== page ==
One of whom is a very nice, very pretty young Asian woman. Not that she’s likely to have any interest in me, of course. The thing is, on that front, that there are, or will be, two spare desks in our office – actually, our two offices, joined by a permanently open door – one in my bit of the office, one in the other. So, from tomorrow onwards, I could be all by myself – which has its benefits.

The other notable thing to, er, note is that in the four months I’ve worked here I’ve done about two or three weeks’ worth of work. And, as the key to learning is repetition, I don’t really know that much about the facilities processes. So my colleague who does all the actual work is moving off and I’m going to have to cope by myself. Ironically, I’ve been on to Adecco, my agency, to ask them for another placement at various times since working here and the main reason I quote is that I have nothing to do.

Part of the reason I haven’t been doing my fair share is pure laziness, part of it is apathy, part of it is lack of confidence, part of it is deference to my colleague who knows more about all this stuff anyway so he’s the best person to deal with it, part of it is the fact that he sits closer to the door than me. In principle, I ought to be looking forward to the coming period because the job will properly be my own, but I’ve spent so long feeling down about the situation that I’ve stopped caring. On the plus side, I don’t much like this colleague – and I’m sure the feeling’s mutual.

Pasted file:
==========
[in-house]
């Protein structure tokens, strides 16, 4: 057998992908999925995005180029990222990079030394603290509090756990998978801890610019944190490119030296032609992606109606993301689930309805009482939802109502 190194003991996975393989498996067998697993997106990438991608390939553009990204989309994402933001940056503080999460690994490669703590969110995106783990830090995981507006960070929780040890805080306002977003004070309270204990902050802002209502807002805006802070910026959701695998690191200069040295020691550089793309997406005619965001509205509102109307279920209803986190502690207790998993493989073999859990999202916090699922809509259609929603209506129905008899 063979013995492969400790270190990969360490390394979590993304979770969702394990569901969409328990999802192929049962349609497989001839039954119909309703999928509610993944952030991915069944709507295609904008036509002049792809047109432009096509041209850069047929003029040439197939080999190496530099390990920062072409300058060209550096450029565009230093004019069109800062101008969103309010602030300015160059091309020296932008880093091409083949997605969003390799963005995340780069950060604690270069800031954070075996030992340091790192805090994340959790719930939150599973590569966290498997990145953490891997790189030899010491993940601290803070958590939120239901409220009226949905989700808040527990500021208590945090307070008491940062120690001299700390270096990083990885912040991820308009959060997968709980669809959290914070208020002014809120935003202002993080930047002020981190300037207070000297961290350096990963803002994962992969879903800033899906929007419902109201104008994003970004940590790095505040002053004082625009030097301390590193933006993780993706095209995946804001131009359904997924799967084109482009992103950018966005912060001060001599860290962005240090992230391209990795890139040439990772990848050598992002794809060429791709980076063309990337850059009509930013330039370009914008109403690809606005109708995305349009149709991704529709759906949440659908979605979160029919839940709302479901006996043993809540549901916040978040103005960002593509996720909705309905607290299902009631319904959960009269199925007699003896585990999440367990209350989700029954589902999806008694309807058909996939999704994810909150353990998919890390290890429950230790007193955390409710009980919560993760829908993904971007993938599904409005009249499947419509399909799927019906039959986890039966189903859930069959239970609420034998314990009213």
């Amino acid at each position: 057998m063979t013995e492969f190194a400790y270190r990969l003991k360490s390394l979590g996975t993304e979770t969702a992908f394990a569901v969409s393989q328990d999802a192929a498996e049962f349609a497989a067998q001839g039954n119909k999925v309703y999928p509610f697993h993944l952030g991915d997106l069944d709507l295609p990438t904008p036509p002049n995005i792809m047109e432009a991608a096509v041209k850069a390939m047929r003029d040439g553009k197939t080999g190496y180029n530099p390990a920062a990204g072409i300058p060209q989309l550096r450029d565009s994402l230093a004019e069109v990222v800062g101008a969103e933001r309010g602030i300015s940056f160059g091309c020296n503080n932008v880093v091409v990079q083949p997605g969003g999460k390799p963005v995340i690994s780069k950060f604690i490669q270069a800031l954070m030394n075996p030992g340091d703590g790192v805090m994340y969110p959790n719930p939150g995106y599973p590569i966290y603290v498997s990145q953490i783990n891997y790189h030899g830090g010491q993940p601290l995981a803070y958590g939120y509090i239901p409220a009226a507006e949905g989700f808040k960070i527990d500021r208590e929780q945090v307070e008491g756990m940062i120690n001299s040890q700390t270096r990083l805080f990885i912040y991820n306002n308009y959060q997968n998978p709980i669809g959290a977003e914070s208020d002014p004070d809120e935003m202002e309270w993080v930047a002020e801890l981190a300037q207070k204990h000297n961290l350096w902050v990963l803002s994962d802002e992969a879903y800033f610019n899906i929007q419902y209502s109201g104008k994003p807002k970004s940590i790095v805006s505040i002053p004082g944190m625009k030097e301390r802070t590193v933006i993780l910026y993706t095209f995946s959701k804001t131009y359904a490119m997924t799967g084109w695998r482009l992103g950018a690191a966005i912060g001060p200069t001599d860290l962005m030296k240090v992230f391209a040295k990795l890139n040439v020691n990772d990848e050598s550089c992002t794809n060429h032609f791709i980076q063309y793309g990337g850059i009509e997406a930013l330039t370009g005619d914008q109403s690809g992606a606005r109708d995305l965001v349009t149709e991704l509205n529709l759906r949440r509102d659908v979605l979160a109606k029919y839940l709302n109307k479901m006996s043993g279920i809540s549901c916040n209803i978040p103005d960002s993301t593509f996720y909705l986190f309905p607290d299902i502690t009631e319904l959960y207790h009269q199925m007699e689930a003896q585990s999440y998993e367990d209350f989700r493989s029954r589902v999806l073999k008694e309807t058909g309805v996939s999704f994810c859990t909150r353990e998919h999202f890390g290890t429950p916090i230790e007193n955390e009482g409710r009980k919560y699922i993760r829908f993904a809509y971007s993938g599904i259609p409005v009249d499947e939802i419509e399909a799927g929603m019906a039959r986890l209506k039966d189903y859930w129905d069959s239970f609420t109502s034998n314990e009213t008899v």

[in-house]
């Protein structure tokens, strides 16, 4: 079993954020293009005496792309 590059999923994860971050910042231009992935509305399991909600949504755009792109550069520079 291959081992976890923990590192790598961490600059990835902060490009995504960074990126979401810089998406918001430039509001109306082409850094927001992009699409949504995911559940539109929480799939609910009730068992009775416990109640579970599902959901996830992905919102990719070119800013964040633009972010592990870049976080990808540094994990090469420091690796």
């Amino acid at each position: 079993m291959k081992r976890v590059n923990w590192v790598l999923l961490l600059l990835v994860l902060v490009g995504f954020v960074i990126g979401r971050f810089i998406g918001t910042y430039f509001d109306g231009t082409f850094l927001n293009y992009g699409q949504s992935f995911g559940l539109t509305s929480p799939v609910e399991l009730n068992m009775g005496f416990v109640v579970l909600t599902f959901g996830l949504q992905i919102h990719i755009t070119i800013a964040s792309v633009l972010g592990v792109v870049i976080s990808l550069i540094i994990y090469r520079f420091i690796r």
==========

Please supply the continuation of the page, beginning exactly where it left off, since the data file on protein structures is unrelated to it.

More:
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Robert Louis Stevenson

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Honesty. Nearly

It occurred to me, some time after starting this blog, that the more people you tell about your blog – people you know, that is – the less you can say in it.

'Yes, I have a blog now – here's the address – so you can see exactly what I think about you.'

Not that I would ever say anything malicious about anyone here (he says) – everything I write is just my own feelings about things. In fact, there's a kind of inverse bell curve that applies to who you might tell about your blog: you don't worry about telling your closest friends because you can count on their understanding, and you don't worry about complete strangers who might stray upon your digital diary because what they think is irrelevant, it's just those pesky acquaintances you have to be concerned about.